Across China: Western Xia Imperial Tombs seek world heritage status

Source: Xinhua| 2018-09-13 18:36:03|Editor: mmm
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YINCHUAN, Sept. 13 (Xinhua) -- The royal mausoleums complex of the emperors in the Western Xia Dynasty (1038-1227) has been making every effort to apply for world heritage status.

The burial complex, located at the foot of the Helan Mountain, 30 km west of the city of Yinchuan, capital of northwest China's Ningxia Hui Autonomous Region, is the best-preserved and largest cultural heritage site from the Tangut civilization.

The Tangut civilization was built by the Tangut people, an ethnic minority group, and prospered in an agricultural-husbandry area in northwest China between the 11th and 13th centuries.

Based on characteristics of the mausoleums, archaeologists found that the layout of the tombs was the same as the imperial tombs of the Northern Song Dynasty (960-1127).

There are nine imperial mausoleums, 271 subordinate tombs, a large building site and dozens of brick-and-tile kiln sites in the 58-square-km mausoleum area.

"The mausoleums are a special witness to the existence of the long-vanished Tangut civilization with excellent adaptability and outstanding cultural diversity," said Wang Changfeng, deputy director of the management department of the tombs.

"The Western Xia Imperial Tombs are extremely important for history, archaeology, architecture and the protection of cultural relics," Wang added.

The local government and related departments have invested more than 700 million yuan (102 million U.S. dollars) in cultural relics protection, and environment and infrastructure improvement since the application project started seven years ago.

So far, nine imperial tombs and more than 40 subordinate tombs have been reinforced. A new museum has also been completed.

The protection of the rammed earth site is challenging, due to the unstable structure, and wind and rain erosion. Different locations and diverse natural conditions of the site require different approaches. Experts conducted extensive scientific research to determine the best strategy for each location.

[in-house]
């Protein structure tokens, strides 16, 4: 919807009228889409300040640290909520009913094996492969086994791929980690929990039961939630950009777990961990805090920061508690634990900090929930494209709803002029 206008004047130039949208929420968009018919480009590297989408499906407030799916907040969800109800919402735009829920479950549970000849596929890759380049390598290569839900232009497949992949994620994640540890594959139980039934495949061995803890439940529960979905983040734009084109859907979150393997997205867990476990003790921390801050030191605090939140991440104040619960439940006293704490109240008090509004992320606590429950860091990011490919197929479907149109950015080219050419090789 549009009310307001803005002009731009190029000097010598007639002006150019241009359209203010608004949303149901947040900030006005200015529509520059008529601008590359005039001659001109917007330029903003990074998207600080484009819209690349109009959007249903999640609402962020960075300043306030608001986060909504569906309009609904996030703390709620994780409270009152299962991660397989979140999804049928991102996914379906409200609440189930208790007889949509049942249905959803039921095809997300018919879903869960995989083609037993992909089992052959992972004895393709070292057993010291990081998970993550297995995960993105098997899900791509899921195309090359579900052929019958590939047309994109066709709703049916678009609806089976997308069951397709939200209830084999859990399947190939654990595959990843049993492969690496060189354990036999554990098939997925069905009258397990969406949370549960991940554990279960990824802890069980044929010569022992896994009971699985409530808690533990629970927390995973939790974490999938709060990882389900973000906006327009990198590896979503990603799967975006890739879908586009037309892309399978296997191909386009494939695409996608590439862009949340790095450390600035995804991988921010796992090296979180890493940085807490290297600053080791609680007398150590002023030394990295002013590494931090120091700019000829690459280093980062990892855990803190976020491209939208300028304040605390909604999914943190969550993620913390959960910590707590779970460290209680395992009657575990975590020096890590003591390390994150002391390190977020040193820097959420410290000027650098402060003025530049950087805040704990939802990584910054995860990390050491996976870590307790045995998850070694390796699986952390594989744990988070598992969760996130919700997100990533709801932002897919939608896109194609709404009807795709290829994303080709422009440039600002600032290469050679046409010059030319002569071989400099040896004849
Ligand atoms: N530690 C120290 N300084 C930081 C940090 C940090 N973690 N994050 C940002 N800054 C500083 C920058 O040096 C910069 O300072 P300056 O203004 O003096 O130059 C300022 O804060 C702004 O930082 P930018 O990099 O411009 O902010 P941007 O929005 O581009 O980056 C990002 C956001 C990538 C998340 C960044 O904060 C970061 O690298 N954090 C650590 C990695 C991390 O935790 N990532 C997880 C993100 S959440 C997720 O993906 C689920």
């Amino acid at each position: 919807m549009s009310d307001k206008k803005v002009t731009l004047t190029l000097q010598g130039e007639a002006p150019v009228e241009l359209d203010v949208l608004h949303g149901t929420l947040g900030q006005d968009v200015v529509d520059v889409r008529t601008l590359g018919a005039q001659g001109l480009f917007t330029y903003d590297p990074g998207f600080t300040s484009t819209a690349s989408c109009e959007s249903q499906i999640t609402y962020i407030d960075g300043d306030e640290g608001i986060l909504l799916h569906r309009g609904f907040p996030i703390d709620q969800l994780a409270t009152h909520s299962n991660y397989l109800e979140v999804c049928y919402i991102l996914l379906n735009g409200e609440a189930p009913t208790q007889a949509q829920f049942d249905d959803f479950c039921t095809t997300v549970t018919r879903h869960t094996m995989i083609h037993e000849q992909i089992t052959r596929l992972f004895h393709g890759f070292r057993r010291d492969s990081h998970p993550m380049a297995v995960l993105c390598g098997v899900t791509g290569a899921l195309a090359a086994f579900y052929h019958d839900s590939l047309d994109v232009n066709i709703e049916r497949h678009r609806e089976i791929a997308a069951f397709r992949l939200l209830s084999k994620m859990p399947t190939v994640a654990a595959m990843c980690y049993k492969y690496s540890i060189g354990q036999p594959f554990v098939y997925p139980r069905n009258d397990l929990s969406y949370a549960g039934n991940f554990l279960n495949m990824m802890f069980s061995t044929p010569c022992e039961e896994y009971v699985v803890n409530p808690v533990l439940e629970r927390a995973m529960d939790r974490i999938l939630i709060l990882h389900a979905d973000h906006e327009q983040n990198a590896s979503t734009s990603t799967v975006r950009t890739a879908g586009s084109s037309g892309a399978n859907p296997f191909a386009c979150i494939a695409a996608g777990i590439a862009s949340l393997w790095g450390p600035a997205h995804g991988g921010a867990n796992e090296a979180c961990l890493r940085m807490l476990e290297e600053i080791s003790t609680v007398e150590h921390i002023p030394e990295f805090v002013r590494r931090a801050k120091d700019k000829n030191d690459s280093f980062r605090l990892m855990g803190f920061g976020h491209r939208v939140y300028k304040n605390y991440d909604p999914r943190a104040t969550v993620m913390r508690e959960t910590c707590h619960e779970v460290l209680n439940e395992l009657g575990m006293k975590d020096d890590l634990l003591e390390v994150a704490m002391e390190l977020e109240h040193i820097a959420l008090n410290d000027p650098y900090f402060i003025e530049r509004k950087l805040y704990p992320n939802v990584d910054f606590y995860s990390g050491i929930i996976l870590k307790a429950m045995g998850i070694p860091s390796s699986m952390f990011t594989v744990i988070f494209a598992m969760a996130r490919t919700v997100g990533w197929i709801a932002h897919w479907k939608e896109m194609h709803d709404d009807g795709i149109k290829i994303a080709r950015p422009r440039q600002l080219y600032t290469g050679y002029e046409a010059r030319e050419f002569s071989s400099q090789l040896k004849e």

The burial complex has cooperated with Dunhuang Academy, a national comprehensive institution responsible for the conservation, management, and research of the world-famous grottoes in the city of Dunhuang in neighboring Gansu Province.

"We have discovered several successful methods, which we will share with other rammed earth sites in the region and other provinces and regions in northwest China," Wang said.

Wang said the protection not only focuses on the tombs but also the surroundings. "The site, closely associated with the unearthed cultural relics, is full of clues to the past. Protection should be provided both for the site and cultural relics, as any damage to the site would mean losing a piece of history."

An environment improvement project in the site is underway. Farms and rural residents who lived in the site have been relocated.

"After the peak tourist season, we will move the museum, tourist center, and offices to a new museum complex one km away from the site. The modern buildings in the site will be demolished," Wang said.

The over 9,000-square-meter Tangut-themed complex is twice the size of the original museum. The new museum will display objects unearthed from the site.

"The West Xia Imperial Tombs have been listed in the tentative list of UNESCO. We hope the site can be included in UNESCO's World Heritage List in 2020," Wang said.